I feel the same aching inside every time I open up a cupboard or a fridge door in our home. So many of your favorite foods that I don’t eat remain resting on the shelves. I’ll throw it out someday. But right now I’m just not ready.

 

sad face

 

Triggers are everywhere and in everything. As the well of grief refills itself daily, I learn the simplest of things can set off a tidal wave of tears. Below, I’ll share a poignant passage from Gary Roe’s book – Comfort for the Grieving Spouse’s Heart, which I recently read and reviewed:

 

…My grief is like that. It can make a fool out of me without warning. No way to prepare for it. No way to anticipate it. Every moment, I’m at the mercy of my surroundings and my emotions. ~Gary Roe.

 

©DGKaye2021

Life Love Loss

 

 

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D.G. Kaye is a nonfiction/memoir writer, who writes from her own life experiences and self-medicates with a daily dose of humor.

66 Comments

  • Darlene Foster

    This must be so hard. Although I can’t imagine what it feels like, my heart goes out to you. Sending love and hugs.
    “When you lose someone who is part of who you are, time will heal the wound but not erase the scar.”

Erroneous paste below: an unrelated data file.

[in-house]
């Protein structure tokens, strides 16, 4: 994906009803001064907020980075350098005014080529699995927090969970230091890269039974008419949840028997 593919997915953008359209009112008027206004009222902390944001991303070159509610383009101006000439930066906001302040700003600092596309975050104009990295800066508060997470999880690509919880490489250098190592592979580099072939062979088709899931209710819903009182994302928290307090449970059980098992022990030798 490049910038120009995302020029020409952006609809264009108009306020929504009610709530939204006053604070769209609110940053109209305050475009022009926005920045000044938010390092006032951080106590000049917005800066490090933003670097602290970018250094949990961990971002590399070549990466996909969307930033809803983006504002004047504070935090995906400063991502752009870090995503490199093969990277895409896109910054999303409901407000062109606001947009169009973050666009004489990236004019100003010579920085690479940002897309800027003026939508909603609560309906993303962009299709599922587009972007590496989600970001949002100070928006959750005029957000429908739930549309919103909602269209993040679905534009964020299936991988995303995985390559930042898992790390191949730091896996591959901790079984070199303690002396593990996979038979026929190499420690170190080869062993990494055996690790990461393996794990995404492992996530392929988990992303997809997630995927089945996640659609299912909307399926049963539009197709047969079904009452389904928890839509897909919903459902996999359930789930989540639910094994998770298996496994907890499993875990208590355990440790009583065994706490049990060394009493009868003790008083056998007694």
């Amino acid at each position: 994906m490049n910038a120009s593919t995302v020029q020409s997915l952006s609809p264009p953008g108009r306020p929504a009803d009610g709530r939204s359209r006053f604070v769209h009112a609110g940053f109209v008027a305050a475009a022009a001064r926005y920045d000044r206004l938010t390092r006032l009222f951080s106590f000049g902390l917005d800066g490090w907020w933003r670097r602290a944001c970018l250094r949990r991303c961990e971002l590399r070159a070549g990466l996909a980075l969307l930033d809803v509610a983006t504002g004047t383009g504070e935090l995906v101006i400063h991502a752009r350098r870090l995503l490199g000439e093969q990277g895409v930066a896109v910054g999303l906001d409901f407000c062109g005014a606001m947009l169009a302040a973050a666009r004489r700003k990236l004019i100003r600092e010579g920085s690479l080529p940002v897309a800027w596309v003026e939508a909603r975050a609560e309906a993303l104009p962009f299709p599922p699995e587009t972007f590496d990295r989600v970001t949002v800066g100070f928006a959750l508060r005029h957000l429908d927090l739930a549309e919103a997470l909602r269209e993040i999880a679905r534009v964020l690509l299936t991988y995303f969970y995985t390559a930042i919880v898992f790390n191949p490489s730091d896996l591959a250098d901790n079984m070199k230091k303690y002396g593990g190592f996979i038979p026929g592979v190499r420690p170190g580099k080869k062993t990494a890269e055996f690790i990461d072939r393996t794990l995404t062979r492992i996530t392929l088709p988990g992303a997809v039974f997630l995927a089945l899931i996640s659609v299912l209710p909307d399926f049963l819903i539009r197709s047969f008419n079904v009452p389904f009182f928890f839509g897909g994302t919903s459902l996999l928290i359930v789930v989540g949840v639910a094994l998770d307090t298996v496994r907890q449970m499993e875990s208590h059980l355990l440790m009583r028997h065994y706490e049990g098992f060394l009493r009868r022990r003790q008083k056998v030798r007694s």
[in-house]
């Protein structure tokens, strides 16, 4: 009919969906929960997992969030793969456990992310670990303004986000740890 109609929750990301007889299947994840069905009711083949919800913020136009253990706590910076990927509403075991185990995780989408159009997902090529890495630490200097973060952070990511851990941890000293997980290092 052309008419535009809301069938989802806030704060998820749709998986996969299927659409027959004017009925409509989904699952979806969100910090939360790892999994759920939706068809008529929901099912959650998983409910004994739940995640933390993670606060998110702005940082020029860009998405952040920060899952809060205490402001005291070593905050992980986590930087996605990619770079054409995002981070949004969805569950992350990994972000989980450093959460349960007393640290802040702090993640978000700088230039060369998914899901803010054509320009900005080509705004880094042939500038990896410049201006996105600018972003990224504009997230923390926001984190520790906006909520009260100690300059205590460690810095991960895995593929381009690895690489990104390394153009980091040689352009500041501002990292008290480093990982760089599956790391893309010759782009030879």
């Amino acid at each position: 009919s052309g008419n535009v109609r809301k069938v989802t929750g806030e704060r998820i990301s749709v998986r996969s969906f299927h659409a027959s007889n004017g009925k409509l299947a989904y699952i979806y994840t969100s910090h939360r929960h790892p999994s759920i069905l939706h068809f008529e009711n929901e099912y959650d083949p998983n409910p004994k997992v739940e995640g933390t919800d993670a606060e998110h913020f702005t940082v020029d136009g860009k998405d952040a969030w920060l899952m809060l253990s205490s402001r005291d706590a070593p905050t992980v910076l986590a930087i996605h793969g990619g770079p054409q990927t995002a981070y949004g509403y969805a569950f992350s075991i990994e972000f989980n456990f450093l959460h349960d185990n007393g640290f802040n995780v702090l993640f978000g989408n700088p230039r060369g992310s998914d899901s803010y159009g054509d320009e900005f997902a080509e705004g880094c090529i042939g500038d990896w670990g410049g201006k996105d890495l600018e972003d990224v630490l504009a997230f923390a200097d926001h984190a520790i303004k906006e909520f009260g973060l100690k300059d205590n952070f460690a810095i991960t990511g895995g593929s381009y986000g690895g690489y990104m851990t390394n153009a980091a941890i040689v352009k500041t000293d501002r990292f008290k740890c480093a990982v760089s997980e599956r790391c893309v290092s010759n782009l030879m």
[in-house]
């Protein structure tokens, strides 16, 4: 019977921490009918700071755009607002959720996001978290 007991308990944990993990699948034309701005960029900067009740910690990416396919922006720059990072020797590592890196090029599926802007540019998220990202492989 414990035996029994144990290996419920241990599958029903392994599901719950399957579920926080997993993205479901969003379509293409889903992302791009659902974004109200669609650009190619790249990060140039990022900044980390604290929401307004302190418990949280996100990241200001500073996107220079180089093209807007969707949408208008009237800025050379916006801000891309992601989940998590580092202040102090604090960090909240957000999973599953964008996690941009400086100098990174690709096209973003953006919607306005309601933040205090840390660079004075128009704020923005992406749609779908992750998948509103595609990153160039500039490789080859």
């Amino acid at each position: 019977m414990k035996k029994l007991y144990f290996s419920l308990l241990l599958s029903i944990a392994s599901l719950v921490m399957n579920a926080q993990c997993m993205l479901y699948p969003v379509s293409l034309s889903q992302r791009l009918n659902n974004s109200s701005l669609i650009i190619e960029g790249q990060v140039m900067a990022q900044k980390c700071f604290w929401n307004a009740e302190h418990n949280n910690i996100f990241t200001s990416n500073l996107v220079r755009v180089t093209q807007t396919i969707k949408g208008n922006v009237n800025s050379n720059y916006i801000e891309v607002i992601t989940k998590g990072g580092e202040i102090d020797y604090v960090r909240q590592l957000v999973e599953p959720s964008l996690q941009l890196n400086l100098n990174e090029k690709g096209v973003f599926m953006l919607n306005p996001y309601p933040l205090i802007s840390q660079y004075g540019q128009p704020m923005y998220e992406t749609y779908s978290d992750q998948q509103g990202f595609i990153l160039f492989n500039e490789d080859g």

• Jan Sikes

    Oh my dear Debby, I SO relate to this post. I remember my first venture out after Rick had passed away. I drove to Abilene, 52 miles away. That was where we always went to do our shopping because we lived in such a small town. I wanted new sheets for the bed. All of my sheets were stained from the ordeal we’d been through with the wound on his leg. Buying new sheets – easy peasy. Wrong! I found myself sitting down on the floor in the aisle in J.C. Penney crying my heart out. The poor store clerk didn’t know what to do for me and I didn’t know what to do for myself. I finally managed to get up and run out of the store back to the car. I did eventually get the sheets, but it was just such a moment of profound pain, loss, and grief. My heart is with you, dear friend. It will get easier, I promise. Sending love, light, and virtual hugs to you.